A truck drives through the Lonmin mine at Marikana.Photo: Simphiwe Mbokazi
A truck drives through the Lonmin mine at Marikana.Photo: Simphiwe Mbokazi
A truck drives through the Lonmin mine at Marikana.Photo: Simphiwe Mbokazi
A truck drives through the Lonmin mine at Marikana.Photo: Simphiwe Mbokazi
A truck drives through the Lonmin mine at Marikana.Photo: Simphiwe Mbokazi
A truck drives through the Lonmin mine at Marikana.Photo: Simphiwe Mbokazi
A truck drives through the Lonmin mine at Marikana.Photo: Simphiwe Mbokazi
A truck drives through the Lonmin mine at Marikana.Photo: Simphiwe Mbokazi
A truck drives through the Lonmin mine at Marikana.Photo: Simphiwe Mbokazi
A truck drives through the Lonmin mine at Marikana.Photo: Simphiwe Mbokazi

JOHANNESBURG - Tensions between the National Union of Mineworkers (NUM) and the Association of Mineworkers and Construction Union (Amcu) have continued to stalk widows of the 44 victims killed during the Marikana massacre beyond their husbands’ graves.

The widows of the 10 men who were killed in the week preceding the massacre say they remain trapped in a cycle of pain as the underlying tensions which led to the bloodshed continue.

The women say the union rivalry that led to the deaths has filtered down to them five years after the massacre. Some and other family members have been appointed by Lonmin in various roles and the platinum producer is also paying for their children’s education. “Everybody is talking about the 34 mineworkers who were killed on August 16, the very same 34 that were responsible for the killing of the 10 before the massacre,” says a widow who spoke to Business Report on condition of anonymity.

“Now they want a holiday, for what? You cannot compare Marikana with June 16 because those people were fighting with one spirit and for a common cause.” The widow is referring to a call by EFF leader Julius Malema last week for August 16 to be declared a national holiday. More than 44 people were killed in mid-August 2012 in a violent unprotected strike sparked by a demand for Lonmin, the world’s third largest platinum producer, to pay a R12500 monthly salary.

A truck drives through the Lonmin mine at Marikana.Photo: Simphiwe Mbokazi

Among them were police officers, security guards and Lonmin employees, whose wives feel that their husbands’ deaths are not given the same prominence that the 34 who died in the police shootout receive. There is fear of victimisation and reprisals in the area so all the widows speak on condition of anonymity.

One of the widows says her husband was a NUM member but the union has distanced itself from them. “Why have we been thrown away like dogs? We are not treated equally,” she says.

“The NUM has distanced itself from us; they tell us they are trying to help us but have done nothing for us. We do not feel safe at work and in the hostels.” Violence continues unabated in Marikana. In the past few days alone, two people were killed in what many call continuing union rivalry. One was said to have left one union to join the other.

Amcu says its leadership is under siege and is experiencing wide-ranging attacks in the platinum belt, while NUM blames Amcu for gunning down its member after the Marikana massacre commemoration. Amnesty International met some of the victims and their families at the Nkaneng informal settlement, near Lonmin’s Roland shaft, where they still live in inadequate housing and squalid conditions.

In a report, Smoke and Mirrors: Lonmin’s failure to address housing conditions at Marikana, the human rights body revealed how the company that owns the mine, UK-based Lonmin, had committed to constructing 5500 houses for workers by 2011 under its 2006 Social and Labour Plan. The appalling housing conditions faced by Lonmin staff, along with grievances over low pay, were among the main drivers of the strike.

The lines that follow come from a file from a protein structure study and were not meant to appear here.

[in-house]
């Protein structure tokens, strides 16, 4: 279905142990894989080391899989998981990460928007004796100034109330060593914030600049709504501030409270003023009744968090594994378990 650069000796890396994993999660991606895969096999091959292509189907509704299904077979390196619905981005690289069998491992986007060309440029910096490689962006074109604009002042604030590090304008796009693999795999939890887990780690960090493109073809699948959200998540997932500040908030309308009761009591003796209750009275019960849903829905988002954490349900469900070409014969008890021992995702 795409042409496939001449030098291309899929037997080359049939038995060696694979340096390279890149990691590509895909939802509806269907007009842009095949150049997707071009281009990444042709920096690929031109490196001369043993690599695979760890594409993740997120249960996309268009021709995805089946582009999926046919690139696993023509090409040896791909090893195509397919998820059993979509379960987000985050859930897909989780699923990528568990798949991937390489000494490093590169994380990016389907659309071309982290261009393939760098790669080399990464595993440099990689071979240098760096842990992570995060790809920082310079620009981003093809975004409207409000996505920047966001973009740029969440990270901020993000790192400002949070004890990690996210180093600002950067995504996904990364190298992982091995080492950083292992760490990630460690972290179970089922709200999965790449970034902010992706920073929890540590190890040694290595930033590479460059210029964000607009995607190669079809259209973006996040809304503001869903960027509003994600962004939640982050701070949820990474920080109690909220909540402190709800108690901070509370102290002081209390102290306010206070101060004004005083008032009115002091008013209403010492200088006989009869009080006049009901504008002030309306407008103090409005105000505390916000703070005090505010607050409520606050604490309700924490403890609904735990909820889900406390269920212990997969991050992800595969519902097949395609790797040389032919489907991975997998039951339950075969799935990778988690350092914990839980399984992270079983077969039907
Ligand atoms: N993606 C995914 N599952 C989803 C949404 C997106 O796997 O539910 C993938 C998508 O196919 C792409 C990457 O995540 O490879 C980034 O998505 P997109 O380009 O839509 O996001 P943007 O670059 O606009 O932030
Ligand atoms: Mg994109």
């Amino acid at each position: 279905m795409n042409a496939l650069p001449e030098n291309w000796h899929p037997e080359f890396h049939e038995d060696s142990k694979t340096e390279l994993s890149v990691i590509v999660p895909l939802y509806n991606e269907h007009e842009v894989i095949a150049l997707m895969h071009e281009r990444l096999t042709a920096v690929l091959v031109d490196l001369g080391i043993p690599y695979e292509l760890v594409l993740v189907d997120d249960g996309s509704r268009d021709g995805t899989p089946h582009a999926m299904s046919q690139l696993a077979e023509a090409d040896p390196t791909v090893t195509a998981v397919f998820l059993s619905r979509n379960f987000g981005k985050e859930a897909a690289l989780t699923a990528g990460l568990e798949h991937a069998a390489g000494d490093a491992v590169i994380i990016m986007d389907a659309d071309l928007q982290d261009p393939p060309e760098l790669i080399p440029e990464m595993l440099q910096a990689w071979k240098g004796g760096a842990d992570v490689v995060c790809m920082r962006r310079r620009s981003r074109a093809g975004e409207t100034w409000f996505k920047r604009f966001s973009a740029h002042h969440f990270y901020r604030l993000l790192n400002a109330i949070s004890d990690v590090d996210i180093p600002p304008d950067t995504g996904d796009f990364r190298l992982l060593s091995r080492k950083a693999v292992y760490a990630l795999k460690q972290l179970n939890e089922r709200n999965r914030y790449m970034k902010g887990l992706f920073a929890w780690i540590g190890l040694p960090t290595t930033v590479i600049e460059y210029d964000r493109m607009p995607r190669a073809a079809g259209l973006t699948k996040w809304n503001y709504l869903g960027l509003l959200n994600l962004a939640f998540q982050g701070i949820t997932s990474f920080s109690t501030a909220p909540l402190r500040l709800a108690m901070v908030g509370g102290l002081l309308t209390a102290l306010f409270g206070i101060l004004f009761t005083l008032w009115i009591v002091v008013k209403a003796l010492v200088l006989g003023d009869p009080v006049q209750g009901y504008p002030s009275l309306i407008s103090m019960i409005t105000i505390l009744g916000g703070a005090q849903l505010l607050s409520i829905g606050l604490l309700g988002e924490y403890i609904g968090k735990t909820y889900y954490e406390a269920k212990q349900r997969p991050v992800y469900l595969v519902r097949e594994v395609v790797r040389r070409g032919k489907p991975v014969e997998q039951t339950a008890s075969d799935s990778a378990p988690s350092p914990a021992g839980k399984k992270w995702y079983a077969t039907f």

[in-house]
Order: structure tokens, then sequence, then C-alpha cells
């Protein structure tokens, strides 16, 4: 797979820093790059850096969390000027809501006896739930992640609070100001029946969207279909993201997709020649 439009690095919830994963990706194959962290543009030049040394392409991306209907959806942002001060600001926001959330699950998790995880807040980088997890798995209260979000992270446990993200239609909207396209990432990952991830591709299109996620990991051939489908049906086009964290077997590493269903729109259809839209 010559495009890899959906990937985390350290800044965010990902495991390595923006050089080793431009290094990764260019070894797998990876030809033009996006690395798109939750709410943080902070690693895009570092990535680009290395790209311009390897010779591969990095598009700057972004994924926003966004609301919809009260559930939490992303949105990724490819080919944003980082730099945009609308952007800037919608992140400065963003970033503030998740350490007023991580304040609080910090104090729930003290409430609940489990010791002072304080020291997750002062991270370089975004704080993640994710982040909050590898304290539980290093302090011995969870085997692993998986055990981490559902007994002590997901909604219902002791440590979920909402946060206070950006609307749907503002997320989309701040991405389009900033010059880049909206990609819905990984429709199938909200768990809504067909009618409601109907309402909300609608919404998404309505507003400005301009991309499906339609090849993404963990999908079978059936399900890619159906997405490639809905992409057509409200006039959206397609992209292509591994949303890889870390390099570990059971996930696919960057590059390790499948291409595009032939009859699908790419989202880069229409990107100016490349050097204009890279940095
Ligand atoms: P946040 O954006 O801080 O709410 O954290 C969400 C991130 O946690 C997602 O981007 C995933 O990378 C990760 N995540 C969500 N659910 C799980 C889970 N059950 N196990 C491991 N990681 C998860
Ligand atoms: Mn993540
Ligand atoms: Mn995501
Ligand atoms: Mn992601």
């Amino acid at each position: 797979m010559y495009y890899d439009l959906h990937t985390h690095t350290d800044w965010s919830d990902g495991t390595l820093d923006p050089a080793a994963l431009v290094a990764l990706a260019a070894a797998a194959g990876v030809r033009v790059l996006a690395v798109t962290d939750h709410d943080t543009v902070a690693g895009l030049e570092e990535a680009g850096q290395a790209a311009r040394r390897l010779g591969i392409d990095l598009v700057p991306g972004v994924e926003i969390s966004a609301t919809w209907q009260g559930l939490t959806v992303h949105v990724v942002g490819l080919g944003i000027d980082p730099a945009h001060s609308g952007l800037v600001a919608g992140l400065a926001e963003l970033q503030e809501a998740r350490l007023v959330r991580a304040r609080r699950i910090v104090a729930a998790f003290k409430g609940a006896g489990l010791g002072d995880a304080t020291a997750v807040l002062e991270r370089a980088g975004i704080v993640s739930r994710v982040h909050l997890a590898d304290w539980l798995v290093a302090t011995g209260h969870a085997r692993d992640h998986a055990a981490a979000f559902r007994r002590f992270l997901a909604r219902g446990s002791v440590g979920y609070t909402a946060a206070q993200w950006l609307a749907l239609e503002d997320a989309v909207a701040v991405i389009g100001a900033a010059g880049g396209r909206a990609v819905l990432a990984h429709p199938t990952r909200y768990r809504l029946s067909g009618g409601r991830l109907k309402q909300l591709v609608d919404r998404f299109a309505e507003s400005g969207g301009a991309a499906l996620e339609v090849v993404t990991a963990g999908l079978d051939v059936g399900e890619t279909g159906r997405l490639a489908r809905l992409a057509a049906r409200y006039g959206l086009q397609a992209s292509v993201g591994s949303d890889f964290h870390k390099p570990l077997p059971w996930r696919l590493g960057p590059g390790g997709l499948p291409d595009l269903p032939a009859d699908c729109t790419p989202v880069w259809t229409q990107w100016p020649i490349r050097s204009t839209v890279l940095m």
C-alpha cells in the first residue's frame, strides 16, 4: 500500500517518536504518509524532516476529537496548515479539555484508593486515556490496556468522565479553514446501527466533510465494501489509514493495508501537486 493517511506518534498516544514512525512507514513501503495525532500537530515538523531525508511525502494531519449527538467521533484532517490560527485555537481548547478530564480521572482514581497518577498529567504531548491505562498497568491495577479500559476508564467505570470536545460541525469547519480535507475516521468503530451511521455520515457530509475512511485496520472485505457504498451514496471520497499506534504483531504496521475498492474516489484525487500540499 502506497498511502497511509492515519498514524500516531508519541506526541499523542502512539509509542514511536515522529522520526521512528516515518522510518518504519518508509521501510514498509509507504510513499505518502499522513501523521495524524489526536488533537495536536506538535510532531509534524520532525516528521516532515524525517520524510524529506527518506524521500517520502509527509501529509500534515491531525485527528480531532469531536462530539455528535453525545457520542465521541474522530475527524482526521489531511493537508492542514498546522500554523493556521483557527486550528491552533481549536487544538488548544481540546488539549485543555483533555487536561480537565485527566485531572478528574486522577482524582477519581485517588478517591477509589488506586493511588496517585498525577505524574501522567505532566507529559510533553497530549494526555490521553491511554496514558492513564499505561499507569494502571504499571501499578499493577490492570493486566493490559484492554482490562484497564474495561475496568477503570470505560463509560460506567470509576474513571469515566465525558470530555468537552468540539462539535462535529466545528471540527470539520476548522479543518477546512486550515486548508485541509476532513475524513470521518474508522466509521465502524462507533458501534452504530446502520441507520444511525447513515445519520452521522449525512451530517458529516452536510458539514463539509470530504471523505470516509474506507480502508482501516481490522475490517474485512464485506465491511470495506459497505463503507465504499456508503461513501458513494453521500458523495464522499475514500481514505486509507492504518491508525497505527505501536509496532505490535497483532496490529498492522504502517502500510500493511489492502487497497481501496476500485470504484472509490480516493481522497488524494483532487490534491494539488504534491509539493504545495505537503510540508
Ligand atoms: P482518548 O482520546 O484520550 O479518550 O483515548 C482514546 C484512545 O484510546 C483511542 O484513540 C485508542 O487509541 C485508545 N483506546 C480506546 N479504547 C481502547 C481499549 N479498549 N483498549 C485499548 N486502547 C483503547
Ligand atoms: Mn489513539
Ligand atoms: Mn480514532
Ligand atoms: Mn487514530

A truck drives through the Lonmin mine at Marikana.Photo: Simphiwe Mbokazi

Five years later, people still face the same squalid conditions together, even though the union rivalry still divides their shared pain. But each side continues to view the other with suspicion. There are claims that Amcu paid widows of the 34 mineworkers R12500 for Christmas while the others were left to fend for themselves.

The husbands of the majority of the widows who were killed prior to August 16 were members of the NUM, which was a majority union at the time with a membership of 90000. Amcu was not immediately available for comment. But one of the widow blames Amcu for dividing them and segregating the 34 widows from the 10 but commends Lonmin for embracing the widows equally.

“We all lost our loved ones. We as widows we were not there. We do not know what happened. Why are they segregating us? We are tired of divisions,” a widow who spoke on condition of anonymity said.

“Amcu has divided us as widows. Amcu president Joseph Mathunjwa was supposed to take us all under his wing as widows, but he has singled us out,” she said. The NUM’s head of safety Eric Gcilitshana says the union membership at Lonmin has declined to about 30000 members, losing membership to Amcu in 2012 which is now the majority union and has exclusive recognition rights.

Gcilitshana says it has not been easy for the NUM after being dislodged. “There are internal discussions on what we can do for widows. We have been dislodged and it is not easy to gain lost ground. “The tension is not only amid widows but our members have moved out of hostels due to intimidation.”

Last week, Amcu led thousands of people including political parties in the annual commemoration of the Marikana massacre at the koppie, however, the 10 widows did not attend as they do not feel welcome at Amcu events. They chose instead to attend a service by Lonmin.

“When Lonmin organises commemoration events, Mathunjwa takes his 34 widows away to Pretoria,” the widow says. “Lonmin calls all stakeholders to be united but tensions continue.”

- BUSINESS REPORT